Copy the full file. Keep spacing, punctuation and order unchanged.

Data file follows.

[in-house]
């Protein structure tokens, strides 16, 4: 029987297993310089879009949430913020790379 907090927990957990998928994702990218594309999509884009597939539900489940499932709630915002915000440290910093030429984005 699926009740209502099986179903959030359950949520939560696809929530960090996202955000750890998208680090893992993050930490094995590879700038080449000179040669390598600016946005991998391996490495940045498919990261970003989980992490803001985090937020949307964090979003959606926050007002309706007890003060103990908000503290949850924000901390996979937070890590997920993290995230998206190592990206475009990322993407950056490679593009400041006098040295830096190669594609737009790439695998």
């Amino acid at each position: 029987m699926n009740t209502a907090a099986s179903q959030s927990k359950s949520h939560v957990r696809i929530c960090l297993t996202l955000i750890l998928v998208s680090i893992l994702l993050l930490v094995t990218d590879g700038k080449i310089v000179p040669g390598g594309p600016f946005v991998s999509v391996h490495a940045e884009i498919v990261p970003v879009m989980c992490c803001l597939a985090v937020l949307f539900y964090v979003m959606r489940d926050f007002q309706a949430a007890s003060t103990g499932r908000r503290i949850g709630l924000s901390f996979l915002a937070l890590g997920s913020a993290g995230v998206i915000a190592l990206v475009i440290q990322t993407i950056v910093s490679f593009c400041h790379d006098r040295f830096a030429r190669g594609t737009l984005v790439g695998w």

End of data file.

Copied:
[in-house]
């Protein structure tokens, strides 16, 4: 029987297993310089879009949430913020790379 907090927990957990998928994702990218594309999509884009597939539900489940499932709630915002915000440290910093030429984005 699926009740209502099986179903959030359950949520939560696809929530960090996202955000750890998208680090893992993050930490094995590879700038080449000179040669390598600016946005991998391996490495940045498919990261970003989980992490803001985090937020949307964090979003959606926050007002309706007890003060103990908000503290949850924000901390996979937070890590997920993290995230998206190592990206475009990322993407950056490679593009400041006098040295830096190669594609737009790439695998």
């Amino acid at each position: 029987m699926n009740t209502a907090a099986s179903q959030s927990k359950s949520h939560v957990r696809i929530c960090l297993t996202l955000i750890l998928v998208s680090i893992l994702l993050l930490v094995t990218d590879g700038k080449i310089v000179p040669g390598g594309p600016f946005v991998s999509v391996h490495a940045e884009i498919v990261p970003v879009m989980c992490c803001l597939a985090v937020l949307f539900y964090v979003m959606r489940d926050f007002q309706a949430a007890s003060t103990g499932r908000r503290i949850g709630l924000s901390f996979l915002a937070l890590g997920s913020a993290g995230v998206i915000a190592l990206v475009i440290q990322t993407i950056v910093s490679f593009c400041h790379d006098r040295f830096a030429r190669g594609t737009l984005v790439g695998w």